We never learn much about Isaac as himself. He is primarily acted upon, rather than acting in his own behalf. A few exceptions occur in this week’s portion, but even they echo Abraham’s experiences. Isaac prays to the Lord on Rebecca’s behalf because she is barren, and Abraham probably prayed on behalf of Sarah (remember that we first meet them at the ages of 75 and 65 respectively, so any such prayers had probably ceased). Isaac leaves Canaan and goes to Gerar, like Abraham, and he passes Rebecca off to the ruler (Avimelech) as his sister as Abraham did with Sarah (probably to a different Avimelech), and Isaac doesn’t even have Abraham’s excuse of his wife actually being his half-sister, since Isaac and Rebecca are first cousins once removed (unless you stretch the meaning of “sister” to include female relatives generally). Again, there’s a well incident, and this is where Isaac does more than his father, since he has to persist through three well-diggings to reach a satisfactory modus vivendi with Avimelech.
But most of the portion is taken up with family tensions, manipulations, betrayals, lies, etc. This family is not the Cleavers, the Nelsons, and definitely not the Andersons of “Father Knows Best.” It’s not even the Bunkers. The marriage of Isaac and Rebecca decays, if not before the birth of their twins Jacob and Esau, then certainly afterwards. Each favors one son. Rebecca prefers Jacob, the smooth (in more ways than one), quiet, spiritual, and smart homebody. Isaac prefers the older son, Esau, the hairy, outdoorsy, physical, active one. While Rebecca’s preference is no surprise, Isaac’s seems unlikely. Perhaps he reaches out to Esau because he’s the oldest, therefore the putative heir. Perhaps he wants to compensate for Rebecca’s relative neglect of Esau. Perhaps he admires Esau as someone who can take care of himself as Isaac often couldn’t. And Esau responds in kind to Isaac’s love.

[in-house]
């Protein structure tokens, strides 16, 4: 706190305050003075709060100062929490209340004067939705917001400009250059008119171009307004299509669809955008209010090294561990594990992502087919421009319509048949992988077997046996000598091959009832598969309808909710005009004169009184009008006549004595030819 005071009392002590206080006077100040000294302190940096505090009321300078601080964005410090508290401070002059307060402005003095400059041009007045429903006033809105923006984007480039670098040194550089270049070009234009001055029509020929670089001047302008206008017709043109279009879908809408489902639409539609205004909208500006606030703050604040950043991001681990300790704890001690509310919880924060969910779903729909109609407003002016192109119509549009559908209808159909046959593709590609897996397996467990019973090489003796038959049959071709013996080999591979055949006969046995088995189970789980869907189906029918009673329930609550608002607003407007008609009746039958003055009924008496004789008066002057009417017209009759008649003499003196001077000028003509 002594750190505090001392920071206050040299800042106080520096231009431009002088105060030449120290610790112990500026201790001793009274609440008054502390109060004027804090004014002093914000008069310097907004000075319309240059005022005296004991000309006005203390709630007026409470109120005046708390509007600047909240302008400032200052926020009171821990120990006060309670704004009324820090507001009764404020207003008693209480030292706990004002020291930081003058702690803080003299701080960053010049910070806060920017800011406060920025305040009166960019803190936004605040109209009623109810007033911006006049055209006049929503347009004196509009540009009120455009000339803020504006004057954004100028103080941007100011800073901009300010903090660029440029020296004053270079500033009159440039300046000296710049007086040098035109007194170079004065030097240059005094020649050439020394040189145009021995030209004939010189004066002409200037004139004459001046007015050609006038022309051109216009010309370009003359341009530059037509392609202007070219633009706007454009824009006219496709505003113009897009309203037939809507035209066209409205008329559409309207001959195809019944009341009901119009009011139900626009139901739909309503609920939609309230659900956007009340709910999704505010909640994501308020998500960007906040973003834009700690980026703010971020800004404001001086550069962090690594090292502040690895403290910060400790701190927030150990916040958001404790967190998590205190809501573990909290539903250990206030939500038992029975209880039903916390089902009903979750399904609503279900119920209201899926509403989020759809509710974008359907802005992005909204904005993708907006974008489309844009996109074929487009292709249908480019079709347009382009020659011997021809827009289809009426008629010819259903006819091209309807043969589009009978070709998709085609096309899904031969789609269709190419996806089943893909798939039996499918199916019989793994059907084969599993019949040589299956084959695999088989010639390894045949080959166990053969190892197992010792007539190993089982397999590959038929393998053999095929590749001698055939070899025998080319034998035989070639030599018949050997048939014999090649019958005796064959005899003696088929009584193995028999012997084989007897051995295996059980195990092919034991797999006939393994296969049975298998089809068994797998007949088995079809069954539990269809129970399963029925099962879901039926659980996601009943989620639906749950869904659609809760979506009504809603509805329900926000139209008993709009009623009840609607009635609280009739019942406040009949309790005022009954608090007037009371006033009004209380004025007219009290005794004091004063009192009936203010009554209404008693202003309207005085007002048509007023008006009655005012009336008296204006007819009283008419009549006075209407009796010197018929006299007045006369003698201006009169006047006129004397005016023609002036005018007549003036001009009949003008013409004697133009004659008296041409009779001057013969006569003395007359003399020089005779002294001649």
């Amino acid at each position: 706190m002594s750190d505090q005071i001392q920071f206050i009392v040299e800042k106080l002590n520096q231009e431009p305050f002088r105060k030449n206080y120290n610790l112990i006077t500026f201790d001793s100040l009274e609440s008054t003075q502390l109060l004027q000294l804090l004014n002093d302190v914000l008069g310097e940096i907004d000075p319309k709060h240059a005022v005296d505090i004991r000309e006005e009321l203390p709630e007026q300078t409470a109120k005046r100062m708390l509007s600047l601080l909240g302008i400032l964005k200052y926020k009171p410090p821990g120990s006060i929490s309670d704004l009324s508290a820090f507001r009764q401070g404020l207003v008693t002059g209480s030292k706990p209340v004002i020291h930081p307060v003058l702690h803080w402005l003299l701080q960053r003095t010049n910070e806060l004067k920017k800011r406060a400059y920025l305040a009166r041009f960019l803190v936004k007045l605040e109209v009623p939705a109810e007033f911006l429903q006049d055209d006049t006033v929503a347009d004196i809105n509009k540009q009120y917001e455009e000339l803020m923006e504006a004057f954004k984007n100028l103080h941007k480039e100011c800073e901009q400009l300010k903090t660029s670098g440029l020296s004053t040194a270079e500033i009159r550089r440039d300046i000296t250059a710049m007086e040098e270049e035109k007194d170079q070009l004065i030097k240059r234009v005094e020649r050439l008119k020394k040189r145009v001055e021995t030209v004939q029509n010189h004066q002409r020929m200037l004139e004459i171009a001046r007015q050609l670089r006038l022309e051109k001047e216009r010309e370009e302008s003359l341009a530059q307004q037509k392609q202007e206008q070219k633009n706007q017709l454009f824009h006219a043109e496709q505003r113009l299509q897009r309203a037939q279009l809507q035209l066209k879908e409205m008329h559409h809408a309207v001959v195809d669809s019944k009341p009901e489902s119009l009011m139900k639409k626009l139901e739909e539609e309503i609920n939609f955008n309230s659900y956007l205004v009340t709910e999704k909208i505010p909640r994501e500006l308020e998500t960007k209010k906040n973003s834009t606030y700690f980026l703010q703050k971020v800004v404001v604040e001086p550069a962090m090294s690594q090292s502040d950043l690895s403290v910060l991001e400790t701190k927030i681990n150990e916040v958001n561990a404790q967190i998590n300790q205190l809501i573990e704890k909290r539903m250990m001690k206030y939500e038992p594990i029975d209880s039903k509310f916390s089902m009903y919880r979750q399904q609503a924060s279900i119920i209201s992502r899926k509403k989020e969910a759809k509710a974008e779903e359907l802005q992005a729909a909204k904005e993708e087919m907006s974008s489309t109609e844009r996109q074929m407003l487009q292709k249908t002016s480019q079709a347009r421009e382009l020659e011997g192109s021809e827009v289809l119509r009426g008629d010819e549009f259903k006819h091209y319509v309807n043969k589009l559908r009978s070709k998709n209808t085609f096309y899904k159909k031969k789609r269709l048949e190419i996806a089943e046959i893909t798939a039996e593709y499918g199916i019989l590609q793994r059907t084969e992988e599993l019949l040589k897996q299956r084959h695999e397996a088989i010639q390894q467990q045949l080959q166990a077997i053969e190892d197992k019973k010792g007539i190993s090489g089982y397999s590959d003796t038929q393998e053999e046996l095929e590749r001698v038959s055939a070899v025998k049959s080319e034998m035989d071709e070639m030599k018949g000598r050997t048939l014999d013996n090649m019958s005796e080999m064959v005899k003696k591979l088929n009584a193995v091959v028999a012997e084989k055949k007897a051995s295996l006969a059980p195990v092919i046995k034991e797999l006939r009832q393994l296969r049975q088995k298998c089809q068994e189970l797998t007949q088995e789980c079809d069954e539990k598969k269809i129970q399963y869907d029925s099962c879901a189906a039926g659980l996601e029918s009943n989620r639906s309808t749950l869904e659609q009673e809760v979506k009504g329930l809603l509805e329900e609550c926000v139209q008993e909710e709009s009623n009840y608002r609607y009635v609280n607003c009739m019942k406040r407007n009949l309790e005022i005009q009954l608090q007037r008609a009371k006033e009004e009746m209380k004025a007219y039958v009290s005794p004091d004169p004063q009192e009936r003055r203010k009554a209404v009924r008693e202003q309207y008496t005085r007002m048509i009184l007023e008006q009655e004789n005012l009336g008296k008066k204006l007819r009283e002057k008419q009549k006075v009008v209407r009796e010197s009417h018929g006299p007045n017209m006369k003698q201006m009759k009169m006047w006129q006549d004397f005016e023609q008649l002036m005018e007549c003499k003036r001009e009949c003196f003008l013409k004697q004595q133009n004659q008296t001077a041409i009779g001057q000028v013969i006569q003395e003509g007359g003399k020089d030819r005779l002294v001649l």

Matters are complicated by the divine message Rebecca got while pregnant (the kids had already started fighting, in utero. Not a good sign.). As Rabbi Eliezer Diamond points out ( http://www.jtsa.edu/Conservative_Judaism/JTS_Torah_Commentary/Toledot_5771.xml ), the message (25:23) is usually translated as “Two nations are in your womb, two separate peoples shall issue from your body; one people shall be mightier than the other, and the older shall serve the younger.” But that last phrase, “ve-ravya’avodza’ir,” which, crucially, Rebecca uses to legitimize her machinations in deceiving Isaac so that he will bless a disguised Jacob, is linguistically ambiguous. It could also be rendered, “and the older, the younger shall serve.” Of course, one could reject that reading because why bother, the younger usually serves the elder. On the other hand, it could refer to the relationship of the two future nations. Anyhow, Rebecca never tells Isaac, another sign of problems in their relationship. Jacob, who may or may not have been told by Rebecca, is watchful, ready to take advantage of Esau to get the birthright. Of course, if Esau thought it was only worth a bowl of soup, he didn’t deserve it. And yes, Jacob is the one clearly destined to carry on Abraham’s legacy. But the trickery and deceit Rebecca and Jacob use to achieve this has accompanying tragic results. The family is damaged irreparably. Esau vows to kill Jacob as soon as Isaac passes away, Jacob is forced to flee to live with Laban, and Rebecca will never see her beloved Jacob again. And poor blind Isaac is kept in the dark as to the real reason Jacob has been sent away.
There’s an interesting analysis of TV sitcom moms, inspired by the death of Barbara Billingsley, at http://www.google.com/hostednews/canadianpress/article/ALeqM5iDmK8e7OwopzeSQzIBqmL2O1n9tA?docId=4863993
By the way, I watched “Leave It To Beaver” but I thought Beaver was really dumb. (Heck, I watched pretty much everything back then. I even told time by what TV show was on. For instance, I remember I got my first pair of glasses on June 1, 1961 shortly before the Donna Reed Show came on, so that was shortly before 8 PM, on Thursday .)
Barbara Billingsley has died, but as June Cleaver, she’ll always be the OTHER mom we loved [excerpts]
By Frazier Moore (CP) – Oct 17, 2010
NEW YORK, N.Y. — They were the moms every kid of that generation longed for.
They were the fantasy moms of 1950s sitcoms. Margaret Anderson of “Father Knows Best” (played by Jane Wyatt). Donna Stone of “The Donna Reed Show.” Harriet Nelson in the TV version of her real-life self on “The Adventures of Ozzie & Harriet.”
But towering above them all was Barbara Billingsley. It was 53 years ago that she became Beaver Cleaver’s mom. And at her death on Saturday at age 94, she remained so for millions of “Leave It to Beaver” fans, as well as remaining their own mom, too, in some TV-generated alternative universe.